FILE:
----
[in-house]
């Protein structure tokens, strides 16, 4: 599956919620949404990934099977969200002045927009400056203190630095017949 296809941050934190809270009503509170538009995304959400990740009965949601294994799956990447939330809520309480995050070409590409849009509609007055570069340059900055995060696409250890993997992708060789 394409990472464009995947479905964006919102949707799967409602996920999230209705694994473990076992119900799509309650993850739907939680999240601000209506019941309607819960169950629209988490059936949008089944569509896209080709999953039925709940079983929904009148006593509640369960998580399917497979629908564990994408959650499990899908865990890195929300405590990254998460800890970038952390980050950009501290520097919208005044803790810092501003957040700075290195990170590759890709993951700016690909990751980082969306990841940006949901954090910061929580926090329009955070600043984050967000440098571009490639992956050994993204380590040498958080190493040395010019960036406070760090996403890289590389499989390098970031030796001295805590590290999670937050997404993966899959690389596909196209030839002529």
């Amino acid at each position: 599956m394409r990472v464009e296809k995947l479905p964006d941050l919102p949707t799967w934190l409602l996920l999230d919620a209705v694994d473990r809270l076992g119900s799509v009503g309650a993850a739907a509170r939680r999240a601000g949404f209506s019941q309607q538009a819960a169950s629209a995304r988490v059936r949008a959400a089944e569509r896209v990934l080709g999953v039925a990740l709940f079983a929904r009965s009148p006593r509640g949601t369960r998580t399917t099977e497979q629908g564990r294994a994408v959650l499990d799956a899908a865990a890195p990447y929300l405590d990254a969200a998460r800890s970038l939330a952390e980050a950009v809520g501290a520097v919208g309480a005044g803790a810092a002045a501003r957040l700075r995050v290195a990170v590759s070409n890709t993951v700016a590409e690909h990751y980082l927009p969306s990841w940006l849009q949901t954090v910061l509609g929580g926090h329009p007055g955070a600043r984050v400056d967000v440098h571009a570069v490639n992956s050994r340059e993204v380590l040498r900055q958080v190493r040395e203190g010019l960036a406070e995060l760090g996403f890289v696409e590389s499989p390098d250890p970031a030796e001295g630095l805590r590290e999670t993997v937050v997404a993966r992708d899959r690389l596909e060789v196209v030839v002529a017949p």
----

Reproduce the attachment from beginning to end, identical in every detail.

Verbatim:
[in-house]
């Protein structure tokens, strides 16, 4: 599956919620949404990934099977969200002045927009400056203190630095017949 296809941050934190809270009503509170538009995304959400990740009965949601294994799956990447939330809520309480995050070409590409849009509609007055570069340059900055995060696409250890993997992708060789 394409990472464009995947479905964006919102949707799967409602996920999230209705694994473990076992119900799509309650993850739907939680999240601000209506019941309607819960169950629209988490059936949008089944569509896209080709999953039925709940079983929904009148006593509640369960998580399917497979629908564990994408959650499990899908865990890195929300405590990254998460800890970038952390980050950009501290520097919208005044803790810092501003957040700075290195990170590759890709993951700016690909990751980082969306990841940006949901954090910061929580926090329009955070600043984050967000440098571009490639992956050994993204380590040498958080190493040395010019960036406070760090996403890289590389499989390098970031030796001295805590590290999670937050997404993966899959690389596909196209030839002529």
């Amino acid at each position: 599956m394409r990472v464009e296809k995947l479905p964006d941050l919102p949707t799967w934190l409602l996920l999230d919620a209705v694994d473990r809270l076992g119900s799509v009503g309650a993850a739907a509170r939680r999240a601000g949404f209506s019941q309607q538009a819960a169950s629209a995304r988490v059936r949008a959400a089944e569509r896209v990934l080709g999953v039925a990740l709940f079983a929904r009965s009148p006593r509640g949601t369960r998580t399917t099977e497979q629908g564990r294994a994408v959650l499990d799956a899908a865990a890195p990447y929300l405590d990254a969200a998460r800890s970038l939330a952390e980050a950009v809520g501290a520097v919208g309480a005044g803790a810092a002045a501003r957040l700075r995050v290195a990170v590759s070409n890709t993951v700016a590409e690909h990751y980082l927009p969306s990841w940006l849009q949901t954090v910061l509609g929580g926090h329009p007055g955070a600043r984050v400056d967000v440098h571009a570069v490639n992956s050994r340059e993204v380590l040498r900055q958080v190493r040395e203190g010019l960036a406070e995060l760090g996403f890289v696409e590389s499989p390098d250890p970031a030796e001295g630095l805590r590290e999670t993997v937050v997404a993966r992708d899959r690389l596909e060789v196209v030839v002529a017949p």